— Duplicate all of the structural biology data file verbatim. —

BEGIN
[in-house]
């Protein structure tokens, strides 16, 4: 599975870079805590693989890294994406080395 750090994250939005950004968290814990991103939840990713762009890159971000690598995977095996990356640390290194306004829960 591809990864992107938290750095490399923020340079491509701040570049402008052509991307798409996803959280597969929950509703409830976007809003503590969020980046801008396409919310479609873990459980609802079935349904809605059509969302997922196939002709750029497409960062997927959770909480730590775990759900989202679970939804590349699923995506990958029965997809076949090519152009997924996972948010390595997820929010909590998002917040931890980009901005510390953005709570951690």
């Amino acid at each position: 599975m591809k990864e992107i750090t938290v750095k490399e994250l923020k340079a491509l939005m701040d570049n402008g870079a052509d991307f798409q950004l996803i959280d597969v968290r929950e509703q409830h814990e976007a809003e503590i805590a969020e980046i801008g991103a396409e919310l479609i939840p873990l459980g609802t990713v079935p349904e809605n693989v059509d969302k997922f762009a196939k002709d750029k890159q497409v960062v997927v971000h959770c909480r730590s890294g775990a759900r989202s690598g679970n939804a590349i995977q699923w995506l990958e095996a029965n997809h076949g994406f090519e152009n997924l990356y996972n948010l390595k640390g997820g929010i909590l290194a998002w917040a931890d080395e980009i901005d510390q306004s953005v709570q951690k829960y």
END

[in-house]
């Protein structure tokens, strides 16, 4: 599975870079805590693989890294994406080395 750090994250939005950004968290814990991103939840990713762009890159971000690598995977095996990356640390290194306004829960 591809990864992107938290750095490399923020340079491509701040570049402008052509991307798409996803959280597969929950509703409830976007809003503590969020980046801008396409919310479609873990459980609802079935349904809605059509969302997922196939002709750029497409960062997927959770909480730590775990759900989202679970939804590349699923995506990958029965997809076949090519152009997924996972948010390595997820929010909590998002917040931890980009901005510390953005709570951690």
């Amino acid at each position: 599975m591809k990864e992107i750090t938290v750095k490399e994250l923020k340079a491509l939005m701040d570049n402008g870079a052509d991307f798409q950004l996803i959280d597969v968290r929950e509703q409830h814990e976007a809003e503590i805590a969020e980046i801008g991103a396409e919310l479609i939840p873990l459980g609802t990713v079935p349904e809605n693989v059509d969302k997922f762009a196939k002709d750029k890159q497409v960062v997927v971000h959770c909480r730590s890294g775990a759900r989202s690598g679970n939804a590349i995977q699923w995506l990958e095996a029965n997809h076949g994406f090519e152009n997924l990356y996972n948010l390595k640390g997820g929010i909590l290194a998002w917040a931890d080395e980009i901005d510390q306004s953005v709570q951690k829960y």